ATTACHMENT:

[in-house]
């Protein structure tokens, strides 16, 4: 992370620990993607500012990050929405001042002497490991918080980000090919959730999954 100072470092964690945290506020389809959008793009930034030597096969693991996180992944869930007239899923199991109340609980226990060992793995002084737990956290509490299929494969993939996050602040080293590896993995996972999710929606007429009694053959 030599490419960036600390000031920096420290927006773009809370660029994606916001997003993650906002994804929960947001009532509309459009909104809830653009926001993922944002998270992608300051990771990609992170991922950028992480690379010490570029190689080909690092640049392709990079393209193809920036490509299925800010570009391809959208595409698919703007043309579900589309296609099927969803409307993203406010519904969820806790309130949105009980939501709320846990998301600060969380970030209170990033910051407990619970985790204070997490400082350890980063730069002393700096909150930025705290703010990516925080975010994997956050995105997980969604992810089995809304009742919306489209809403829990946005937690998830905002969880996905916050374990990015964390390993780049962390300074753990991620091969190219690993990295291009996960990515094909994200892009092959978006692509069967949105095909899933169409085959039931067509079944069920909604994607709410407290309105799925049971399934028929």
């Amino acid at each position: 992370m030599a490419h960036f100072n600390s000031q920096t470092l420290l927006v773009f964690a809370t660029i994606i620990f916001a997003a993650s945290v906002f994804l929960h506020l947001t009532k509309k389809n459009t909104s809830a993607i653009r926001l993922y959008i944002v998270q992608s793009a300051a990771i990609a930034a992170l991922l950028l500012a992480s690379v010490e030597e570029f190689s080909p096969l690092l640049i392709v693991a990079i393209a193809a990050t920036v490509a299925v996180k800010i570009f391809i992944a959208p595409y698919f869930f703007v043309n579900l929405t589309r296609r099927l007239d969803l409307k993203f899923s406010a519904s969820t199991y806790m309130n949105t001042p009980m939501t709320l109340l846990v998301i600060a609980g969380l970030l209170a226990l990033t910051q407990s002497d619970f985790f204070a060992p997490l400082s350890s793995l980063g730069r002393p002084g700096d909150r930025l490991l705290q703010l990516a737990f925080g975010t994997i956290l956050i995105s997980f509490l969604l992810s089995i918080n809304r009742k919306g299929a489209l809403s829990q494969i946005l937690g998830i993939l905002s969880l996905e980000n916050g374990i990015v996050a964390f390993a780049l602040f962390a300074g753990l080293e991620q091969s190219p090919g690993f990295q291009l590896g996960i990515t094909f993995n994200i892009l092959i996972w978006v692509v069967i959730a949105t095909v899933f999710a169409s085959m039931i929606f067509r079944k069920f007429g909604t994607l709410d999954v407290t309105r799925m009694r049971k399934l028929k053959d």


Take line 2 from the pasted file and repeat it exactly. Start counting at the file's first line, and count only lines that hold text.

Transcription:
């Protein structure tokens, strides 16, 4: 992370620990993607500012990050929405001042002497490991918080980000090919959730999954 100072470092964690945290506020389809959008793009930034030597096969693991996180992944869930007239899923199991109340609980226990060992793995002084737990956290509490299929494969993939996050602040080293590896993995996972999710929606007429009694053959 030599490419960036600390000031920096420290927006773009809370660029994606916001997003993650906002994804929960947001009532509309459009909104809830653009926001993922944002998270992608300051990771990609992170991922950028992480690379010490570029190689080909690092640049392709990079393209193809920036490509299925800010570009391809959208595409698919703007043309579900589309296609099927969803409307993203406010519904969820806790309130949105009980939501709320846990998301600060969380970030209170990033910051407990619970985790204070997490400082350890980063730069002393700096909150930025705290703010990516925080975010994997956050995105997980969604992810089995809304009742919306489209809403829990946005937690998830905002969880996905916050374990990015964390390993780049962390300074753990991620091969190219690993990295291009996960990515094909994200892009092959978006692509069967949105095909899933169409085959039931067509079944069920909604994607709410407290309105799925049971399934028929």